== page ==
A.1 Basic statistical terms

Note that all the following statistical terms apply only to numerical variables, except the distribution which can exist for both numerical and categorical variables.

A.1.1 Mean

The mean is the most commonly reported measure of center. It is commonly called the average though this term can be a little ambiguous. The mean is the sum of all of the data elements divided by how many elements there are. If we have \(n\) data points, the mean is given by:

\[Mean = \frac{x_1 + x_2 + \cdots + x_n}{n}\]

A.1.2 Median

The median is calculated by first sorting a variable’s data from smallest to largest. After sorting the data, the middle element in the list is the median. If the middle falls between two values, then the median is the mean of those two middle values.

A.1.3 Standard deviation

We will next discuss the standard deviation (\(sd\)) of a variable. The formula can be a little intimidating at first but it is important to remember that it is essentially a measure of how far we expect a given data value will be from its mean:

\[sd = \sqrt{\frac{(x_1 - Mean)^2 + (x_2 - Mean)^2 + \cdots + (x_n - Mean)^2}{n - 1}}\]

A.1.4 Five-number summary

The five-number summary consists of five summary statistics: the minimum, the first quantile AKA 25th percentile, the second quantile AKA median or 50th percentile, the third quantile AKA 75th, and the maximum. The five-number summary of a variable is used when constructing boxplots, as seen in Section 2.7.

The quantiles are calculated as

  • first quantile (\(Q_1\)): the median of the first half of the sorted data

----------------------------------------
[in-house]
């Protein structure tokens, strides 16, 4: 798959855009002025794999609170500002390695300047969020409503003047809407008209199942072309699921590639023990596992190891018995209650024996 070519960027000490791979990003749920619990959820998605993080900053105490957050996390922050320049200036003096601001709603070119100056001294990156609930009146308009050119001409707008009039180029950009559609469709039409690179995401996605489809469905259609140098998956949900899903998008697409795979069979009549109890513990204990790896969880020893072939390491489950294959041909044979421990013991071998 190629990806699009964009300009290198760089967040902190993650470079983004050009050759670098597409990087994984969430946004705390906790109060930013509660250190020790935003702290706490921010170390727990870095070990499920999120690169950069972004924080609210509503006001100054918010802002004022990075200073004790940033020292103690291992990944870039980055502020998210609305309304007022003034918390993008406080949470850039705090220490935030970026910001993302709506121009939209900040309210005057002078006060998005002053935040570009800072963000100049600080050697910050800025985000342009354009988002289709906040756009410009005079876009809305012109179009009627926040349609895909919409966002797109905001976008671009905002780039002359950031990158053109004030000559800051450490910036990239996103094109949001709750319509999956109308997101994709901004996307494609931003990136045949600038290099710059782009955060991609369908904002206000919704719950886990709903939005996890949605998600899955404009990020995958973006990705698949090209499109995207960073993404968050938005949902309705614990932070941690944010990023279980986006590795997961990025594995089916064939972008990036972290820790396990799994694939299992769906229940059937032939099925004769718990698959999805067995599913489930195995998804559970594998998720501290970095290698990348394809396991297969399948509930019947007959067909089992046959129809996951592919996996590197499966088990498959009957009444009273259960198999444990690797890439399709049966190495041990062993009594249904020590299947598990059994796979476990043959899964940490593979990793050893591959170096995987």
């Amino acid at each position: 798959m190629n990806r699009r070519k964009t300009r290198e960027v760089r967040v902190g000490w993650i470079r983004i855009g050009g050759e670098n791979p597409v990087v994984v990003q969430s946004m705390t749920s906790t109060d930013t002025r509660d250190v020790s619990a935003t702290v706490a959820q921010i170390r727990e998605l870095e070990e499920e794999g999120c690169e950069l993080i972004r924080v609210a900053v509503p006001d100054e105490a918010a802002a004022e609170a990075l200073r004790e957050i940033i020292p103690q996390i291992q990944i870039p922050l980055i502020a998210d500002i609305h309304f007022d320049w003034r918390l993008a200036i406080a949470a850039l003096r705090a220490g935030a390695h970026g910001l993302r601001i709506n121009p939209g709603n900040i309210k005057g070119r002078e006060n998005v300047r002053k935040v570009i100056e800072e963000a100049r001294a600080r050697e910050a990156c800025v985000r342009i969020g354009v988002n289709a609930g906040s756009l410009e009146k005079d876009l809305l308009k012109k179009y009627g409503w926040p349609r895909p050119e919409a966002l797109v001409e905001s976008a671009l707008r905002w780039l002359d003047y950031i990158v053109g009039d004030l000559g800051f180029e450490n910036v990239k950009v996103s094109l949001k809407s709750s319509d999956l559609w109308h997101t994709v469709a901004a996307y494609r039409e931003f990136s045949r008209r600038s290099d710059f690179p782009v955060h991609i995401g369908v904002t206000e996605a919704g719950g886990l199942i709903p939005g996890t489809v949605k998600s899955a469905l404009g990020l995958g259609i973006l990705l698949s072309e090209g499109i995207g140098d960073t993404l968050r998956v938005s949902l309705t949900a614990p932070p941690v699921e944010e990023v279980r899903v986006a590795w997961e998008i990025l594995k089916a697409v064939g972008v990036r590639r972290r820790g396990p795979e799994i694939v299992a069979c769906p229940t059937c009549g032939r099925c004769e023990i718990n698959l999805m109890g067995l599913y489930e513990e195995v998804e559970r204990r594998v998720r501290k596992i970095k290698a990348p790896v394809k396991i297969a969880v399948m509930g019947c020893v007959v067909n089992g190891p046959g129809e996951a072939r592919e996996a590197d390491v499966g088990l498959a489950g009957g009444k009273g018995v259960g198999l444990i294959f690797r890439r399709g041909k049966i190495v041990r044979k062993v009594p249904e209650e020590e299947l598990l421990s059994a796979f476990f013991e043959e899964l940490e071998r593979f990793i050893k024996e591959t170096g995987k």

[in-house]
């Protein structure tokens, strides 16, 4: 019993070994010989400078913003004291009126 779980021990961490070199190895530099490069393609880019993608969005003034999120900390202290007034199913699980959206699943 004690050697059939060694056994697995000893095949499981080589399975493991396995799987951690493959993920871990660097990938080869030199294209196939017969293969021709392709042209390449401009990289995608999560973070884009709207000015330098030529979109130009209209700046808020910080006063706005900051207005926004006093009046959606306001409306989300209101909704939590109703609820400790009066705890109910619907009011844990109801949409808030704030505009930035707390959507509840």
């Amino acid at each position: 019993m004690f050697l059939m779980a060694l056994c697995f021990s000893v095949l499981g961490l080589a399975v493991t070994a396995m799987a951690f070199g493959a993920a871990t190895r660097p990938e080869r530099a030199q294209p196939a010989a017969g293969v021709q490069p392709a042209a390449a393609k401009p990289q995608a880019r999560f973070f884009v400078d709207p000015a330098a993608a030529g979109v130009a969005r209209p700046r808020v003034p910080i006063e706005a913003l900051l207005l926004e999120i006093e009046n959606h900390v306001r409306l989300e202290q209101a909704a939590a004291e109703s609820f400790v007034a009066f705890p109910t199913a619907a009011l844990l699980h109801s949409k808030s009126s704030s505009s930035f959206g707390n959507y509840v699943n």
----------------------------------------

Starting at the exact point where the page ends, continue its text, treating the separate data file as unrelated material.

• third quantile (\(Q_3\)): the median of the second half of the sorted data

The interquartile range (IQR) is defined as \(Q_3 - Q_1\) and is a measure of how spread out the middle 50% of values are. The IQR corresponds to the length of the box in a boxplot.

The median and the IQR are not influenced by the presence of outliers in the ways that the mean and standard deviation are. They are, thus, recommended for skewed datasets. We say in this case that the median and IQR are more robust to outliers.

A.1.5 Distribution

The distribution of a variable shows how frequently different values of a variable occur. Looking at the visualization of a distribution can show where the values are centered, show how the values vary, and give some information about where a typical value might fall. It can also alert you to the presence of outliers.

Recall from Chapter 2 that we can visualize the distribution of a numerical variable using binning in a histogram and that we can visualize the distribution of a categorical variable using a barplot.

A.1.6 Outliers

Outliers correspond to values in the dataset that fall far outside the range of “ordinary” values. In the context of a boxplot, by default they correspond to values below \(Q_1 - (1.5 \cdot IQR)\) or above \(Q_3 + (1.5 \cdot IQR)\).